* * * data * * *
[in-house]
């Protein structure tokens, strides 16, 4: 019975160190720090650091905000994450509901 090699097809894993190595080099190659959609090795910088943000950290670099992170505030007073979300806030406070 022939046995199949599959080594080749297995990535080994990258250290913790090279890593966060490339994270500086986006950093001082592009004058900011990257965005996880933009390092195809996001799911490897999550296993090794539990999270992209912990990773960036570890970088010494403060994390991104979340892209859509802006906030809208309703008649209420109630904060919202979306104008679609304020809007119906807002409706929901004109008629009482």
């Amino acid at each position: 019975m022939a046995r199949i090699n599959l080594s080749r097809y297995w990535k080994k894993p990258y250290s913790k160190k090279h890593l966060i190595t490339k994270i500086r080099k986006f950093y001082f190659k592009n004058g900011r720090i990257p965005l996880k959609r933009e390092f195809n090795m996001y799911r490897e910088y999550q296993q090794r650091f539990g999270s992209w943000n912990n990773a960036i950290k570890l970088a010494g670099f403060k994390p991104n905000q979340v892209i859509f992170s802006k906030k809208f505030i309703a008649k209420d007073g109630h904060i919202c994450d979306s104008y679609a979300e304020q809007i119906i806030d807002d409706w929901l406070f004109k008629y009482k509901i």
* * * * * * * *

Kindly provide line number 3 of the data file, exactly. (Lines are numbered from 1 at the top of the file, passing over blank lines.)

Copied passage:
């Amino acid at each position: 019975m022939a046995r199949i090699n599959l080594s080749r097809y297995w990535k080994k894993p990258y250290s913790k160190k090279h890593l966060i190595t490339k994270i500086r080099k986006f950093y001082f190659k592009n004058g900011r720090i990257p965005l996880k959609r933009e390092f195809n090795m996001y799911r490897e910088y999550q296993q090794r650091f539990g999270s992209w943000n912990n990773a960036i950290k570890l970088a010494g670099f403060k994390p991104n905000q979340v892209i859509f992170s802006k906030k809208f505030i309703a008649k209420d007073g109630h904060i919202c994450d979306s104008y679609a979300e304020q809007i119906i806030d807002d409706w929901l406070f004109k008629y009482k509901i």